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How Cohort Learning Helps Concordia Portland Students Work Together to Become Better Teachers

By Louis Baldassano January 17, 2013

Cohort. What a funny way to say classmates, colleagues, friends and professors.

But that’s what we call our groups in Concordia University-Portland’s online Master of Education Program.

Louis BaldassanoAs I progressed through the MEd Program at Concordia Portland, one of the best aspects of the program was the use of cohort learning and collaboration.  There are many reasons why I feel this way and I would like to share some with you.

  • It had been a long time since I was a student and I was very worried about getting back into the student mode and being able to get the assignments completed.  This process of sharing thoughts, ideas and experiences made the transition much easier.
  •  When you struggled with an idea, it was nice to know that you could get honest feedback from your peers and instructors. What’s more, in the online-learning world, that two-way conversation can happen anytime, anywhere.  The give-and-take was very helpful and it let you know that you are not alone in this endeavor.
  • Being part of a collaborative learning environment served as a great learning experience because we were able to observe the different learning/teaching environments that exist. You saw that in many cases the problems or situations you face are faced by others and you also saw that your situation may be a heck of a lot better than you thought.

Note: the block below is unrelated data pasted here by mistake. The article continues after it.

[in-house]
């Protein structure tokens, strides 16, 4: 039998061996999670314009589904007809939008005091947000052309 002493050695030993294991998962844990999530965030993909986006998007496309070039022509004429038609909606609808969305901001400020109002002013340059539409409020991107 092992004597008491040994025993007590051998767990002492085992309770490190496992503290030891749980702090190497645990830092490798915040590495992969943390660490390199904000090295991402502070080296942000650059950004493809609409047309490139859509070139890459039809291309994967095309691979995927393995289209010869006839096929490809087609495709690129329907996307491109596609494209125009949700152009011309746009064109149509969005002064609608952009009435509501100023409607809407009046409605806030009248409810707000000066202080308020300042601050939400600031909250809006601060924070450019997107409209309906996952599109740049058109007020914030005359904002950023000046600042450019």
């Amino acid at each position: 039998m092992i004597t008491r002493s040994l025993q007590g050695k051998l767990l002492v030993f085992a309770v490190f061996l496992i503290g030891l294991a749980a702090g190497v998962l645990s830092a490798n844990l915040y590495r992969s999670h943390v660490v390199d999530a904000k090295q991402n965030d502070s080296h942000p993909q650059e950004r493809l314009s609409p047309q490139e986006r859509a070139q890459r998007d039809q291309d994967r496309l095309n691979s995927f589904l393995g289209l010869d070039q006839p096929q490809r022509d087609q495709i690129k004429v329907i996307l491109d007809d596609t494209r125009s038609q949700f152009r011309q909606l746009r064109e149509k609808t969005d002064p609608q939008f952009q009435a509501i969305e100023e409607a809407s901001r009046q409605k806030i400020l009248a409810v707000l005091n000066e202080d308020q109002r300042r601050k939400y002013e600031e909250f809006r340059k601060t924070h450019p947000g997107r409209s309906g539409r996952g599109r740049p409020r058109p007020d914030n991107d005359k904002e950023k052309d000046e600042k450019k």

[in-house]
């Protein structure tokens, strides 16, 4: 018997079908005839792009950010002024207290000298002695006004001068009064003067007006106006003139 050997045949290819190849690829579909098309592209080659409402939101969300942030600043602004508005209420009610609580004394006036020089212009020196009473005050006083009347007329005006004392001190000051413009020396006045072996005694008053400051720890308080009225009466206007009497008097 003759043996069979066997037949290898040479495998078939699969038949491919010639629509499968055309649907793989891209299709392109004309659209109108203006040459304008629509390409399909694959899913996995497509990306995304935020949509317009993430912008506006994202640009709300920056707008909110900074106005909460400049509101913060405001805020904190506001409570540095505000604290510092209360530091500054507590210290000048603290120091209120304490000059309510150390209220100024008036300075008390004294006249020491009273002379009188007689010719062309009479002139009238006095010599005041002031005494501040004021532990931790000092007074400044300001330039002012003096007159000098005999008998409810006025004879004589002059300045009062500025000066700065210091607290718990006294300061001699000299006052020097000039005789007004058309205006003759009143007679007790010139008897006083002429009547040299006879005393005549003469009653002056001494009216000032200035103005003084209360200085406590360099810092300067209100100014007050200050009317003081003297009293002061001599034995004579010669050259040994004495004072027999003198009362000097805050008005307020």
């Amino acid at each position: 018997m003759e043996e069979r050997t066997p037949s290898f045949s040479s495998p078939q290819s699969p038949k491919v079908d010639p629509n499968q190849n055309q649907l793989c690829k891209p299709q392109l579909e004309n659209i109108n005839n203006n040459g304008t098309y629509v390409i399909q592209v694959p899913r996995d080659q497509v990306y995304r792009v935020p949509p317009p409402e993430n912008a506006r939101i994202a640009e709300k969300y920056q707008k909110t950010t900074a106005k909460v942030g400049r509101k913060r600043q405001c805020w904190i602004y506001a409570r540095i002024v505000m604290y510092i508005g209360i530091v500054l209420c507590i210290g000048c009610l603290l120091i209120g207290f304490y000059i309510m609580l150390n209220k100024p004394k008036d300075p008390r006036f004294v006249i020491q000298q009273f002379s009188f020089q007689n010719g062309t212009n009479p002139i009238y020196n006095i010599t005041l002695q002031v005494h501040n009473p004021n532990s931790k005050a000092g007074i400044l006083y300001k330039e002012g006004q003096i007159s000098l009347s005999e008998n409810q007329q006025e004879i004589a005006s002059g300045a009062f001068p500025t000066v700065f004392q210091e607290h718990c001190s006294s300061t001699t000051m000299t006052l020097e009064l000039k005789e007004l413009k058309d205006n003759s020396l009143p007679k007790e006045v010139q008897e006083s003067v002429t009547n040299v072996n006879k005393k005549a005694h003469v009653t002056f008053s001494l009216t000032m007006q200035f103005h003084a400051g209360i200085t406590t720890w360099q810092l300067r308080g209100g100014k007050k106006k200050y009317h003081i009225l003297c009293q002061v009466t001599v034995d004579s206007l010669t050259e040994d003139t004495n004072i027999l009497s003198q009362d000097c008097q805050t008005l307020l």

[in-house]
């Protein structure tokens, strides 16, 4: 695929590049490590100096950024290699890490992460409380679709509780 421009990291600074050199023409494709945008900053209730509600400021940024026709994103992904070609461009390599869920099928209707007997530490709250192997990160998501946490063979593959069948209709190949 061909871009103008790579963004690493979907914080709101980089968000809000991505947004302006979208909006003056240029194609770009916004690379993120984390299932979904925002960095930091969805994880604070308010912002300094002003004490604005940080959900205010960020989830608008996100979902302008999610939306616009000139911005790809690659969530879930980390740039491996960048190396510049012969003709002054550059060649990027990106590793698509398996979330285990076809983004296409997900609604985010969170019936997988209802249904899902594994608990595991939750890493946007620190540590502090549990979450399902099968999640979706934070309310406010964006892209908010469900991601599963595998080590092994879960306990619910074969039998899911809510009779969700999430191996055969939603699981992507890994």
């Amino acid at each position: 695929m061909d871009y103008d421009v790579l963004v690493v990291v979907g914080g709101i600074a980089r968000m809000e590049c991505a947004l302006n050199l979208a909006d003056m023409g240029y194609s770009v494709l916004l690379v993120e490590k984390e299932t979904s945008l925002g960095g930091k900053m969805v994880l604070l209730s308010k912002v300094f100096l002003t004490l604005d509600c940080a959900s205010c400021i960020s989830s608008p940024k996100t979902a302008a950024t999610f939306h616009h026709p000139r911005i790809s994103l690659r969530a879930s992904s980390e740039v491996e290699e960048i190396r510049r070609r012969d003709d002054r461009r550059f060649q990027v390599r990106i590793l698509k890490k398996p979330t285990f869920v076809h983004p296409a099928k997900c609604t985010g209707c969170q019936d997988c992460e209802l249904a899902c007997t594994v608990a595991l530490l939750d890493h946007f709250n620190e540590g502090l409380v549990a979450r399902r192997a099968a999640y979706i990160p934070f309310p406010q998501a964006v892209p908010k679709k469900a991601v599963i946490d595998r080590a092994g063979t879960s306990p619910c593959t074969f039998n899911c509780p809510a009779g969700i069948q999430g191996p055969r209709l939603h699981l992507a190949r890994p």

•  I learned that what I thought was the “best” method of teaching may not be so.  The many ways my peers in the cohort approached situations made me think about how I was doing things, which lead to me making adjustments necessary for my students.

Every time I think about the experience that I have just completed, I get an unbelievably good feeling. For me, it’s great just to know that I was able to accomplish getting my MEd online and that every course I took made me a better teacher. The feeling is invaluable.

My Concordia Portland online degree experience also introduced me to a number of outstanding people, instructors and peers. They made the experience fly by and helped to create a very enlightening and nurturing educational atmosphere.

Louis Baldassano graduated with a Master of Education in Curriculum & Instruction with an emphasis in science. He teaches at Monsignor Farrell High School on  Staten Island in New York.